May 22nd is International Day for Biological Diversity

To promote awareness and support conservation and protection efforts


The 22nd of May of each year marks the celebration of the International Day for Biological Diversity, on the anniversary of the adoption of the Convention on Biological Diversity on May 22, 1992, during the Earth Summit in Brazil. The day’s objective is to promote awareness of the value of biodiversity, the threats to its existence and the importance of preserving it.

On this occasion, the Higher Council for Environment and Natural Resources prepared various activities to celebrate and sent an outreach message:

In this major initiative of international cooperation the topic of biodiversity is concerned with stakeholders in: sustainable agriculture, desertification, land degradation and drought; water and sanitation; health and sustainable development; energy ; science, technology and innovation, knowledge sharing and capacity building; urban resilience and adaptability; sustainable transport; climate change and disaster risk reduction; oceans and seas; forests ; vulnerable groups including indigenous peoples and food security.

This year’s celebration comes under the slogan: “Building a shared future for all life.”

To continue building momentum and support, the 2020 Biodiversity Framework to be adopted at the 15th Conference of Parties of the United Nations Framework Convention on Climate Change  this year.

Biodiversity still the answer to many sustainable development challenges; From nature-based solutions to climate, health, food and water security and sustainable livelihoods.

Biodiversity is understood only in terms of the great diversity of plants, animals and microorganisms, but also it includes the genetic differences in each species.

For example, between crop varieties and livestock breeds. The ecosystems are diverse from lakes, forests, deserts and wetlands, which contain multiple types of interactions between their human members, plants and animals.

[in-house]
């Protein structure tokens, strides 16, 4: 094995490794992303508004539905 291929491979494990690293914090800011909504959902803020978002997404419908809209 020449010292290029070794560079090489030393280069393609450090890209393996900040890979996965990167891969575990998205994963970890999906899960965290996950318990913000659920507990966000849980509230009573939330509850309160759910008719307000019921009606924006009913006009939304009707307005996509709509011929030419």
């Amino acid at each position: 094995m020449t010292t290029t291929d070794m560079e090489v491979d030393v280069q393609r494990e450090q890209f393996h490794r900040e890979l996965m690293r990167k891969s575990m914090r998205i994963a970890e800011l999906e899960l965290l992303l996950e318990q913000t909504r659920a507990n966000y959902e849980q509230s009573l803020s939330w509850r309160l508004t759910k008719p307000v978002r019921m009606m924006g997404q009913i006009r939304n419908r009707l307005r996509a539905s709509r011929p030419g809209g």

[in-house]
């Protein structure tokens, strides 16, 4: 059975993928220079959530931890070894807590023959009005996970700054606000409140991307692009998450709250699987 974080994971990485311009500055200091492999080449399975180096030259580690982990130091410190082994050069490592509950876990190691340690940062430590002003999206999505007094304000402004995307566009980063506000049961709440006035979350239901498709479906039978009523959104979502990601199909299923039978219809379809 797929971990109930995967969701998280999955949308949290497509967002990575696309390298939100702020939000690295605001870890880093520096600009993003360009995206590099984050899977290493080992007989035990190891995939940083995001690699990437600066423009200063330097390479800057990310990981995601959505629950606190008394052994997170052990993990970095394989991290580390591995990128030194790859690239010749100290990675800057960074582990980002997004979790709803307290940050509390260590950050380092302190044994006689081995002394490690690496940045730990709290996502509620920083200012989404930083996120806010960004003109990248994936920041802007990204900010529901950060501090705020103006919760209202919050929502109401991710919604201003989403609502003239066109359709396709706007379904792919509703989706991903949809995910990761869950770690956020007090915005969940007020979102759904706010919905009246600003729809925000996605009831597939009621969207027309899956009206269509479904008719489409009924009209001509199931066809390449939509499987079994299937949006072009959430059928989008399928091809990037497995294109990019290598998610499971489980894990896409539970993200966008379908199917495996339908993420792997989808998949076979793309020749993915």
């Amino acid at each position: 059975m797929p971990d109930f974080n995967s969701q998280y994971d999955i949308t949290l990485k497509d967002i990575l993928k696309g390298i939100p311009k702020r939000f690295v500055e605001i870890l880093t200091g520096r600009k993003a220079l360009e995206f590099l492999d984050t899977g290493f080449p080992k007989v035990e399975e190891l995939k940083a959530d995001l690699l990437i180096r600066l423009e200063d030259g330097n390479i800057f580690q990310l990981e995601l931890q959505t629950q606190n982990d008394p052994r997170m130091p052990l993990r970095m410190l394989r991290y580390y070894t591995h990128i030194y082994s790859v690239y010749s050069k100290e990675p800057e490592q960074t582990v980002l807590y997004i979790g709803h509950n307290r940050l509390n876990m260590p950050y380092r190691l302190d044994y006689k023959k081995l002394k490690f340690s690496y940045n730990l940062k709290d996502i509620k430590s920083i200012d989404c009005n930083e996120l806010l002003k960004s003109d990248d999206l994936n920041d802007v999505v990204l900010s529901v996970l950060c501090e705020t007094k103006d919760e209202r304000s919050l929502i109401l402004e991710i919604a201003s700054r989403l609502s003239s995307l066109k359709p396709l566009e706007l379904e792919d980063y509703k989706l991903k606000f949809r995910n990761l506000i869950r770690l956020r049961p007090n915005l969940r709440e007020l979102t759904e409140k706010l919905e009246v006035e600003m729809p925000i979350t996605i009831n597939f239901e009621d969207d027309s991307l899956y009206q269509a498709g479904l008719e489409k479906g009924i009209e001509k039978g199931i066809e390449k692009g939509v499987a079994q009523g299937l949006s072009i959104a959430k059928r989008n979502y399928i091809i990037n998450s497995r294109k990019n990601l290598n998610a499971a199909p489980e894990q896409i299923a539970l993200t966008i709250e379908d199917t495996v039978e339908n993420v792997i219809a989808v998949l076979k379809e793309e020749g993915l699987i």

Biodiversity resources are the pillars upon which civilizations are built. For instance, fish provides 20 percent of animal protein to nearly three billion people. Plants provide more than 80 percent of the human diet. Nearly 80 percent of the population living in rural areas in the developing countries depends on traditional plant medicines for basic health care.

Nevertheless, biodiversity loss threats everyone, including public health. Biodiversity loss has been proven to increase zoonotic diseases transmitted from animals to humans. While on the other hand, if we maintain biodiversity, it offers excellent tools to combat epidemics such as those caused by viruses.

While there is growing recognition that biodiversity is a global wealth of enormous value for future generations, some human activities continue to cause significant loss of a number of species.

Because public awareness and education   on this issue is important, the United Nations decided to commemorate World Biodiversity Day annually